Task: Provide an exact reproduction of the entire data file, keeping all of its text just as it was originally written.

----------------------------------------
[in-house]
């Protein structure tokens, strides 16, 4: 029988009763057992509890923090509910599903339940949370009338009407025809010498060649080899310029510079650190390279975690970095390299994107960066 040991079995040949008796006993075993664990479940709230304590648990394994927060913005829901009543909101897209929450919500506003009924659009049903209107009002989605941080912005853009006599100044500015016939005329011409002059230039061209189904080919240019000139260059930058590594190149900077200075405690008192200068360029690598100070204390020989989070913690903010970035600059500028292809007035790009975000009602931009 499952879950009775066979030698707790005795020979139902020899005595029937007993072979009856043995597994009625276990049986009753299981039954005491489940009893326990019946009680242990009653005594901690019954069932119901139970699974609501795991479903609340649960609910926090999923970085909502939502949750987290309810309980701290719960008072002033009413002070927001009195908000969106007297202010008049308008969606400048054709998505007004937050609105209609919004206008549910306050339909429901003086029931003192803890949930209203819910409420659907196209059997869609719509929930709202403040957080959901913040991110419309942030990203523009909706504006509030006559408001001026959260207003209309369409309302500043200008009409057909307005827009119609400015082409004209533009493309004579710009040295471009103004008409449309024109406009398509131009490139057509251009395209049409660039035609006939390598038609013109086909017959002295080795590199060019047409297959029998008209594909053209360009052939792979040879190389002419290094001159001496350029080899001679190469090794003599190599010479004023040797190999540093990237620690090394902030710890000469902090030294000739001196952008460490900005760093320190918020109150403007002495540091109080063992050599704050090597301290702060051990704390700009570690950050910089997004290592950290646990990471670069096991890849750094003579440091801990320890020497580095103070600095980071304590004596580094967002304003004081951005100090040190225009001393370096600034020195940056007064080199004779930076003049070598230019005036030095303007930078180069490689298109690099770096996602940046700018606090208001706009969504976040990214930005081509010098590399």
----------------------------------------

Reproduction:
[in-house]
């Protein structure tokens, strides 16, 4: 029988009763057992509890923090509910599903339940949370009338009407025809010498060649080899310029510079650190390279975690970095390299994107960066 040991079995040949008796006993075993664990479940709230304590648990394994927060913005829901009543909101897209929450919500506003009924659009049903209107009002989605941080912005853009006599100044500015016939005329011409002059230039061209189904080919240019000139260059930058590594190149900077200075405690008192200068360029690598100070204390020989989070913690903010970035600059500028292809007035790009975000009602931009 499952879950009775066979030698707790005795020979139902020899005595029937007993072979009856043995597994009625276990049986009753299981039954005491489940009893326990019946009680242990009653005594901690019954069932119901139970699974609501795991479903609340649960609910926090999923970085909502939502949750987290309810309980701290719960008072002033009413002070927001009195908000969106007297202010008049308008969606400048054709998505007004937050609105209609919004206008549910306050339909429901003086029931003192803890949930209203819910409420659907196209059997869609719509929930709202403040957080959901913040991110419309942030990203523009909706504006509030006559408001001026959260207003209309369409309302500043200008009409057909307005827009119609400015082409004209533009493309004579710009040295471009103004008409449309024109406009398509131009490139057509251009395209049409660039035609006939390598038609013109086909017959002295080795590199060019047409297959029998008209594909053209360009052939792979040879190389002419290094001159001496350029080899001679190469090794003599190599010479004023040797190999540093990237620690090394902030710890000469902090030294000739001196952008460490900005760093320190918020109150403007002495540091109080063992050599704050090597301290702060051990704390700009570690950050910089997004290592950290646990990471670069096991890849750094003579440091801990320890020497580095103070600095980071304590004596580094967002304003004081951005100090040190225009001393370096600034020195940056007064080199004779930076003049070598230019005036030095303007930078180069490689298109690099770096996602940046700018606090208001706009969504976040990214930005081509010098590399």